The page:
Circular crab (Atelecyclus rotundatus)

Distribution data supplied by the Ocean Biodiversity Information System (OBIS). To interrogate UK data visit the NBN Atlas.Map Help



Atelecyclus rotundatus has a reddish-brown carapace, light brown limbs, and black claws (chelae). This species has an almost circular carapace, up to 5 cm in diameter. The carapace bears short transverse, granular grooves on its upper surface and very hairy margins. There are 9-11 sharp teeth on the front and side margins of the carapace and 3 teeth between the eyes, central one being distinctly longer than the other two. Its chelipeds are robust and equal in size, with males having two large tubercules on the upper surface of the propodus. The legs (pereiopods) are slightly flattened with hairy margins. This species also has a long second antenna.

Recorded distribution in Britain and Ireland

This is a common species with records throughout the British Isles.

Global distribution



This species can be found from the shallow sublittoral down to >300 m depth off shore. It can be on sand or gravel substrates.

Depth range


Identifying features

  • Reddish-brown, almost circular carapace up to 5 cm in diameter.
  • Light brown limbs and black chelae.
  • Carapace and limb margins are very hairy.
  • Three teeth between the eyes, central one distinctly longer.
  • Long second antenna.

Additional information

Atelecyclus rotundatus bears eggs from February to September with planktonic larvae present from February to November. This species is eaten by Gadus morhua and Raja spp. Atelecyclus rotundatus may also be mistaken for the less common Atelecyclus undecimdentatus. But Atelecyclus undecimdendatus has a much broader carapace and coarser granulations than Atelecyclus rotundatus. The thumbnail crab, Thia scutellata is also similar, but lacks teeth on the front of its carapace.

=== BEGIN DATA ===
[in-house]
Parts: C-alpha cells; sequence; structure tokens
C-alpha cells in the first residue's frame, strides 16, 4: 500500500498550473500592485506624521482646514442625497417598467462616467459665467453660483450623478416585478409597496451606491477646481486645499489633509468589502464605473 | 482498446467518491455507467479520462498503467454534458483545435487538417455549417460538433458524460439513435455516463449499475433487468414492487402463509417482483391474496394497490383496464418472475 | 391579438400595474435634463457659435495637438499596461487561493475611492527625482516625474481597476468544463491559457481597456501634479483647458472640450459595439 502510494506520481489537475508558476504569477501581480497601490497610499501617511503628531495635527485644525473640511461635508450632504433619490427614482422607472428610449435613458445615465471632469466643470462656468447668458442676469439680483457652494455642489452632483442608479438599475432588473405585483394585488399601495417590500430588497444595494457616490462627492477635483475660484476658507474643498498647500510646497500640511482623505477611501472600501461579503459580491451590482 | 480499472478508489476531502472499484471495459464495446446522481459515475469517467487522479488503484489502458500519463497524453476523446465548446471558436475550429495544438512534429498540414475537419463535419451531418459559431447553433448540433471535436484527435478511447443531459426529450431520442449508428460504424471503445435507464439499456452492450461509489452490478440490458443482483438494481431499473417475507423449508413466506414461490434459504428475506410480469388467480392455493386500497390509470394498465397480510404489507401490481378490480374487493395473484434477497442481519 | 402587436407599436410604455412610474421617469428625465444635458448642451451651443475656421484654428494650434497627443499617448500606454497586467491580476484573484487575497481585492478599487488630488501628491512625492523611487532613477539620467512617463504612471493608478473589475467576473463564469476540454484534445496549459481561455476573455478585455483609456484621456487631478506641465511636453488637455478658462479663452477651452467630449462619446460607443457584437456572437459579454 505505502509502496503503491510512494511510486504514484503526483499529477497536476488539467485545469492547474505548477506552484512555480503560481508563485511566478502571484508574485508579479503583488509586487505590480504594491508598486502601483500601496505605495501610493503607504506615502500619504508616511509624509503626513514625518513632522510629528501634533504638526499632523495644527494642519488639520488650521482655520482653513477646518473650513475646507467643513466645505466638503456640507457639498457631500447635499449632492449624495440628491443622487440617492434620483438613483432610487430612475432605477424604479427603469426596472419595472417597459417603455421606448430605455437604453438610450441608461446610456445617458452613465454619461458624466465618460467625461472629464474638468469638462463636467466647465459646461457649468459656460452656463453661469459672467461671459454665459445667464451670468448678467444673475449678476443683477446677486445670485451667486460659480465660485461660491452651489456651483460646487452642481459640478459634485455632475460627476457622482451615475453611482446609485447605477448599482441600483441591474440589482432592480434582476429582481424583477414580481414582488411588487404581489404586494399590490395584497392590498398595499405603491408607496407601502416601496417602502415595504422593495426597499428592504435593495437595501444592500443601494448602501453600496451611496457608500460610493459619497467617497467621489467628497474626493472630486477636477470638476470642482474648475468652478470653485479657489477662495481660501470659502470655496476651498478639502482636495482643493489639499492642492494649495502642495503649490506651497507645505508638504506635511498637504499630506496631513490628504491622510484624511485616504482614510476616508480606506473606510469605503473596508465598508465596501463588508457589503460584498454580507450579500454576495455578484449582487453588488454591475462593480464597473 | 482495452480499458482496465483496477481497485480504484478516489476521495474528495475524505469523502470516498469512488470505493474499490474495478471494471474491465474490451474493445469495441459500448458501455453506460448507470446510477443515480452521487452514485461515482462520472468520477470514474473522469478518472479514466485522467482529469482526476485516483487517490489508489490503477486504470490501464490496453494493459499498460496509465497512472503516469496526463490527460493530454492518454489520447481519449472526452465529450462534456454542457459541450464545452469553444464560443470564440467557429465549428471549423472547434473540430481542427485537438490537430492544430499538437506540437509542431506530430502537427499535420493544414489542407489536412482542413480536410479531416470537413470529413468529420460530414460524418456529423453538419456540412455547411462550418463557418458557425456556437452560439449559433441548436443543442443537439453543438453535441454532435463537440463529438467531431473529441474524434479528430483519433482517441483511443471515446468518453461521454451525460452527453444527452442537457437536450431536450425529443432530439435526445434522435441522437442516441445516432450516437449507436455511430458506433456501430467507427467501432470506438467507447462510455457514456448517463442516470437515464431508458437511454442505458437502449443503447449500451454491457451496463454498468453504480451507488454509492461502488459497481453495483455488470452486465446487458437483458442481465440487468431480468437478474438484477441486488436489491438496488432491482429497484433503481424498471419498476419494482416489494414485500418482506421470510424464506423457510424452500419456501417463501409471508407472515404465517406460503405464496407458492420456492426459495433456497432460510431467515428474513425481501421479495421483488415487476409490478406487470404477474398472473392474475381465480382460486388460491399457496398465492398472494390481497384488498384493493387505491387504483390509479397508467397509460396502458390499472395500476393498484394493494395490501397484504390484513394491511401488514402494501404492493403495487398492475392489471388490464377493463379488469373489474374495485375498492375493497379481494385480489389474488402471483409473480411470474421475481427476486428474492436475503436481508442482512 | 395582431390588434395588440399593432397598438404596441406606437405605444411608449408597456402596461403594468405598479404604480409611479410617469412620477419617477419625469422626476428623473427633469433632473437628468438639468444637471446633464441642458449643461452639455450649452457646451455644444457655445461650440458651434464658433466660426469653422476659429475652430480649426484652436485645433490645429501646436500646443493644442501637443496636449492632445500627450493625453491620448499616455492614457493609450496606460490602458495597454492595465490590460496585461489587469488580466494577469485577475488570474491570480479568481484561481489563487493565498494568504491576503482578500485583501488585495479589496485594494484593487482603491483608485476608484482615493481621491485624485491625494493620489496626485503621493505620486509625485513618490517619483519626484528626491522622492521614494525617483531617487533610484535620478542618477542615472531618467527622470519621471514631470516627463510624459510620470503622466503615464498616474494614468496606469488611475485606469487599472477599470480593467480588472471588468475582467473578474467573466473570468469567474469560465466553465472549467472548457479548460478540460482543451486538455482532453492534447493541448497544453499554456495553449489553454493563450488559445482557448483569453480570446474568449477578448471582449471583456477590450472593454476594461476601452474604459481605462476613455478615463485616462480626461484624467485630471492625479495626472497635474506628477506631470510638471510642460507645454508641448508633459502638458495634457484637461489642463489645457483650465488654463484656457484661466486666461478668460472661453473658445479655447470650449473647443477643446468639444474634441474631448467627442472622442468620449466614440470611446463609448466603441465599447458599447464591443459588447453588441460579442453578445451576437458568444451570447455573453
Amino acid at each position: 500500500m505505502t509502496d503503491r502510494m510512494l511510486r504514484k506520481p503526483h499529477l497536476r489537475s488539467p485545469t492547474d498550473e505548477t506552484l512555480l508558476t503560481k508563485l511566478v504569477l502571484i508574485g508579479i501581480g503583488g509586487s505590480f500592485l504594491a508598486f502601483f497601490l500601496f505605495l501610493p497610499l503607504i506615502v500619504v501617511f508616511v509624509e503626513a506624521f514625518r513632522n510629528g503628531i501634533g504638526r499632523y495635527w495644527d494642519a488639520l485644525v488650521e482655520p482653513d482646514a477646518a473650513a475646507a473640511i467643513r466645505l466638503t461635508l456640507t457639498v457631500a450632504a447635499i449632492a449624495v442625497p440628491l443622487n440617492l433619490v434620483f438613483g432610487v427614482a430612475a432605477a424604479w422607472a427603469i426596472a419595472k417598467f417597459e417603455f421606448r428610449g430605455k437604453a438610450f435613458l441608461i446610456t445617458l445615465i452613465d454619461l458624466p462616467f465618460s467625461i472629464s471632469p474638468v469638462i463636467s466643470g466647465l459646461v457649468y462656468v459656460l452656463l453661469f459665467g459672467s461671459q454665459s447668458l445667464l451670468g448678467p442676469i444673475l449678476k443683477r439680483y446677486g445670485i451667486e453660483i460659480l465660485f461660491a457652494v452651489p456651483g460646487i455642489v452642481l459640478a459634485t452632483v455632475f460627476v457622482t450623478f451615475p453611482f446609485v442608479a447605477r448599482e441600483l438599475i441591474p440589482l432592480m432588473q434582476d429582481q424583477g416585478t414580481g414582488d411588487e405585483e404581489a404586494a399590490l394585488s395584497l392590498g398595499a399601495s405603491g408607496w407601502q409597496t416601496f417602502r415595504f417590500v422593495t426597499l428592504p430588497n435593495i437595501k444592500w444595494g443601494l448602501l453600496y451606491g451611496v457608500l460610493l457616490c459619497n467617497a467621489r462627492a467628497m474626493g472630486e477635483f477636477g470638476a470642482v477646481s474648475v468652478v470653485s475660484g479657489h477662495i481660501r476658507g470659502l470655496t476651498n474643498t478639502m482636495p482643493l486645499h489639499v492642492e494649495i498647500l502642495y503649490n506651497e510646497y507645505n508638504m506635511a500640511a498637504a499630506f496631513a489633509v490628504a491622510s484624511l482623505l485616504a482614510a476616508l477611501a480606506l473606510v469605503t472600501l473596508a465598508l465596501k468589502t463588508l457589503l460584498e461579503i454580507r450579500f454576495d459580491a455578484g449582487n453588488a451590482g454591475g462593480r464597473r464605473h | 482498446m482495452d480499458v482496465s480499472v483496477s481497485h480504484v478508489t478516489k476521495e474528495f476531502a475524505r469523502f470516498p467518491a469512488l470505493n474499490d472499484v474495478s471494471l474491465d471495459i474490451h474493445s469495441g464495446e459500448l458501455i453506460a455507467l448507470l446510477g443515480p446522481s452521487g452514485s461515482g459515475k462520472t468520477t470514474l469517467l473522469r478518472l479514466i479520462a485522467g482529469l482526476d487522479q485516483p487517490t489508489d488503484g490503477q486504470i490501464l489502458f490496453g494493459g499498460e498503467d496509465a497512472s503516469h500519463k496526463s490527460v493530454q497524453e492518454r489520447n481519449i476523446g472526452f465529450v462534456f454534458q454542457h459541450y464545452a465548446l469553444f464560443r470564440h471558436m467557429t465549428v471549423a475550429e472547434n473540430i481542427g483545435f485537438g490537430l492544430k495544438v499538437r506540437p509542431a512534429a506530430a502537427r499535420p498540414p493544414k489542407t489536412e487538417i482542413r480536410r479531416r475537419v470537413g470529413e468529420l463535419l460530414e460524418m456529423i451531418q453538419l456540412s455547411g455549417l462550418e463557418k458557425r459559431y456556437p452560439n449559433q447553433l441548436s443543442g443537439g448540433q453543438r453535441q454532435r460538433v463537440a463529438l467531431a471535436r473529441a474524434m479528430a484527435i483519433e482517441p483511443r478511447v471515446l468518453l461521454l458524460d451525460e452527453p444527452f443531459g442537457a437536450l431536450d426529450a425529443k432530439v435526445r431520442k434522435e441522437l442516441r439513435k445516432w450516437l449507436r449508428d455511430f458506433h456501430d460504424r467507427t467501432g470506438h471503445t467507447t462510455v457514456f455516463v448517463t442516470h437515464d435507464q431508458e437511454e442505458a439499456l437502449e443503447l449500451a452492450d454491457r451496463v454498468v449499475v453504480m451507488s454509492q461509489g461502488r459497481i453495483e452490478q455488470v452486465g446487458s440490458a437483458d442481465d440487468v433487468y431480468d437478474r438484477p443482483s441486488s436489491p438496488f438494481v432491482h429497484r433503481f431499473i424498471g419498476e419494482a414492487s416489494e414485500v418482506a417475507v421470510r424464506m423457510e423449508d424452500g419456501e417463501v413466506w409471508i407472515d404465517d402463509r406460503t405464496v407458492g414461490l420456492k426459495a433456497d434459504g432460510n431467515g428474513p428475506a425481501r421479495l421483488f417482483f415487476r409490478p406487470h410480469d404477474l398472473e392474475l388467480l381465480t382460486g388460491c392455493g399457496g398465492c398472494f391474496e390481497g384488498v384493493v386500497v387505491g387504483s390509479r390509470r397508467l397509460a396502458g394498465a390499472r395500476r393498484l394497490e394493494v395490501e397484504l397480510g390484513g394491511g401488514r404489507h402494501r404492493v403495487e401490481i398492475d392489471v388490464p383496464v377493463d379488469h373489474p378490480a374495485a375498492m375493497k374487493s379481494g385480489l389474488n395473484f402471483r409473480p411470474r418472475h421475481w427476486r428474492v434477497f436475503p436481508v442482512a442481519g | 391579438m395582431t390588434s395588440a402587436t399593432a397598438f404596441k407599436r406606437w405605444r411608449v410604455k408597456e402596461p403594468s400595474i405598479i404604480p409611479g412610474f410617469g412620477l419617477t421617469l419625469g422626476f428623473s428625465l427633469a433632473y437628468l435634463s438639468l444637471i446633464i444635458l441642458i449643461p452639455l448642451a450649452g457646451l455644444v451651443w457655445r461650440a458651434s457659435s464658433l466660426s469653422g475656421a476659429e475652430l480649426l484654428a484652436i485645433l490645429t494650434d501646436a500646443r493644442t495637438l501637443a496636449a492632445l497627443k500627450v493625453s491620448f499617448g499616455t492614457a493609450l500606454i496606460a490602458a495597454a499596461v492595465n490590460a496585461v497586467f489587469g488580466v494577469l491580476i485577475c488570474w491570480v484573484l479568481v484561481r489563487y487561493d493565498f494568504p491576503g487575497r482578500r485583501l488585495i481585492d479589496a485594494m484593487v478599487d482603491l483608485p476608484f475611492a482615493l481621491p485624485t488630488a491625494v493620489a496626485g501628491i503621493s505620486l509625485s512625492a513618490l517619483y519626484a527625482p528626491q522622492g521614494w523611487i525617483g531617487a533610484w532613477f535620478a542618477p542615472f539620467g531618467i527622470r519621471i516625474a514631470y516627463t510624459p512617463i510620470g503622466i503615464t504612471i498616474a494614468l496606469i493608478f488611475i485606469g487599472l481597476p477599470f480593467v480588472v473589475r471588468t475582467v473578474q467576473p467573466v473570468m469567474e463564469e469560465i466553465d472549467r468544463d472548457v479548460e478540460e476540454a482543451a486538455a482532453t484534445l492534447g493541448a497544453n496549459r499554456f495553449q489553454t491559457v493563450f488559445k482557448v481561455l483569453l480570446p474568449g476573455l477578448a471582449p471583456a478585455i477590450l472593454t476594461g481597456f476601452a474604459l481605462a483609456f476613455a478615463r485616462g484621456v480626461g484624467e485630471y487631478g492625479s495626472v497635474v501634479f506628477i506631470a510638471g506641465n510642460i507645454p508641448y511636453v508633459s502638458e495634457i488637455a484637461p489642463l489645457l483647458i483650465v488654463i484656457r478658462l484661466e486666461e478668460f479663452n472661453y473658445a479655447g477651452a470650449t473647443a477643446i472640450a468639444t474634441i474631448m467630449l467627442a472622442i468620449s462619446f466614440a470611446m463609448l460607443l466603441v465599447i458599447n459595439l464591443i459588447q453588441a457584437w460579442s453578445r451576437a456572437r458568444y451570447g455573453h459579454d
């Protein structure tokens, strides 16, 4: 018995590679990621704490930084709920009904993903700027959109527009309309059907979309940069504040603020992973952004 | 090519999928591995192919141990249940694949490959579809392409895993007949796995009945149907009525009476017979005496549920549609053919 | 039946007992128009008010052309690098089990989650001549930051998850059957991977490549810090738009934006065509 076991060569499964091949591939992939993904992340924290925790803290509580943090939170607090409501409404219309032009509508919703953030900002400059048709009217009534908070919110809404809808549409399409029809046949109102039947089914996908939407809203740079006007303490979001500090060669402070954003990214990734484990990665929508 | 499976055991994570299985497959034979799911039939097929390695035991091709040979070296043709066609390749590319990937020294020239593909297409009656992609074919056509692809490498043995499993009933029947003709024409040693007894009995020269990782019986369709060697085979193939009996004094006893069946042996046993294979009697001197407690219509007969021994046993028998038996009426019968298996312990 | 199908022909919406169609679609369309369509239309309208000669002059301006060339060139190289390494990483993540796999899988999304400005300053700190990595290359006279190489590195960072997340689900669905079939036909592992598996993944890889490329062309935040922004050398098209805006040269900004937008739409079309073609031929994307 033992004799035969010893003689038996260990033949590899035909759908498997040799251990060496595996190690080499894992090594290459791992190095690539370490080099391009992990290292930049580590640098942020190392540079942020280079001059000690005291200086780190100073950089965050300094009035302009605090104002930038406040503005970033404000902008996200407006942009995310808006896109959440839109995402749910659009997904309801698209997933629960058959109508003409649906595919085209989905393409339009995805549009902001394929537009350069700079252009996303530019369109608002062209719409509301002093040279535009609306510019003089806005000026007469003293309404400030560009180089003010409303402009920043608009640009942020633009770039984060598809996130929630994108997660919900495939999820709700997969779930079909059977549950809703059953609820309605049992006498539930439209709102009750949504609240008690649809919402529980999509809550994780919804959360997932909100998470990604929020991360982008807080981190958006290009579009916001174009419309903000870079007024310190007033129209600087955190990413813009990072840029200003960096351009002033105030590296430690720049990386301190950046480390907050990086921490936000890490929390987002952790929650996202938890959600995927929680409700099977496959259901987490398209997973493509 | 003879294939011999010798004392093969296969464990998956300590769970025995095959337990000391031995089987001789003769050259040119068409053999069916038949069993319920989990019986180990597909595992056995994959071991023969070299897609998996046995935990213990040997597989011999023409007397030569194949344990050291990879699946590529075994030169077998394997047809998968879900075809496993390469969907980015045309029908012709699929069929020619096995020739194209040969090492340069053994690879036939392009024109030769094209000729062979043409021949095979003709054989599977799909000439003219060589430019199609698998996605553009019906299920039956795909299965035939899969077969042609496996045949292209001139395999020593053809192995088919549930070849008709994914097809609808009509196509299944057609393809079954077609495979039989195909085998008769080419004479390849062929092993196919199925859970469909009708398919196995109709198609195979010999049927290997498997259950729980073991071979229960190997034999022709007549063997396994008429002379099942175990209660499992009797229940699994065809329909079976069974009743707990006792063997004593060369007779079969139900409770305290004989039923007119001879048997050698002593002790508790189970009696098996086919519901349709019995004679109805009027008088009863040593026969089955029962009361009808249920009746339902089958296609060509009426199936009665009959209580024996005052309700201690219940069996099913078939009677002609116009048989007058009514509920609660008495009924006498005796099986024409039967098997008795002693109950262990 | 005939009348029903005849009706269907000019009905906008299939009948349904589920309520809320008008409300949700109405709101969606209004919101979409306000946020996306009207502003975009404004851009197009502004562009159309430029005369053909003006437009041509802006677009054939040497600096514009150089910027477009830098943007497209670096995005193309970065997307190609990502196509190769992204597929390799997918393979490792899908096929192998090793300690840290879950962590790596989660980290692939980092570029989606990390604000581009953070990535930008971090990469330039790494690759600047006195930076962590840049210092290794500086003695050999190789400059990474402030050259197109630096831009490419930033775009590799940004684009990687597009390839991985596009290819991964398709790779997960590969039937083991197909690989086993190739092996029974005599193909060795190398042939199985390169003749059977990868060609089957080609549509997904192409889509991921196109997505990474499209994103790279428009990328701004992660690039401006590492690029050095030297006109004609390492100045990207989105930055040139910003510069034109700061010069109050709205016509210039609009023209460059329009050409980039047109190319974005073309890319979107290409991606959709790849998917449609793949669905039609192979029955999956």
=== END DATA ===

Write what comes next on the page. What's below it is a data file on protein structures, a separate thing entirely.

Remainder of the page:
Interestingly, Atelecyclus rotundatus buries itself by digging backwards into the substrata, and reverses its respiratory water flow through its branchial chambers to prevent suffocation (Tayor, 1984). In order to maintain sufficient respiratory currents, this species (akin to Carcinus maenas, Cancer pagurus, Crangon crangon, Bathynectes longipes, Corystes cassivelaunus for example) holds its chelipeds close to its body creating a respiratory channel with the larger second antenna. Taylor (1984) noted that when burried, its gill bailer (scaphognathite) beats in the opposite direction to normal, pumping water out at the base of the limbs instead of drawing water in.


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  1. Centre for Environmental Data and Recording, 2018. Ulster Museum Marine Surveys of Northern Ireland Coastal Waters. Occurrence dataset accessed via on 2018-09-25.

  2. Environmental Records Information Centre North East, 2018. ERIC NE Combined dataset to 2017. Occurrence dataset: accessed via on 2018-09-38

  3. Fenwick, 2018. Aphotomarine. Occurrence dataset Accessed via on 2018-10-01

  4. Kent Wildlife Trust, 2018. Kent Wildlife Trust Shoresearch Intertidal Survey 2004 onwards. Occurrence dataset: accessed via on 2018-10-01.

  5. NBN (National Biodiversity Network) Atlas. Available from:

  6. OBIS (Ocean Biodiversity Information System),  2024. Global map of species distribution using gridded data. Available from: Ocean Biogeographic Information System. Accessed: 2024-07-22


This review can be cited as:

Rowley, S.J. 2007. Atelecyclus rotundatus Circular crab. In Tyler-Walters H. and Hiscock K. Marine Life Information Network: Biology and Sensitivity Key Information Reviews, [on-line]. Plymouth: Marine Biological Association of the United Kingdom. [cited 22-07-2024]. Available from:

Last Updated: 03/07/2007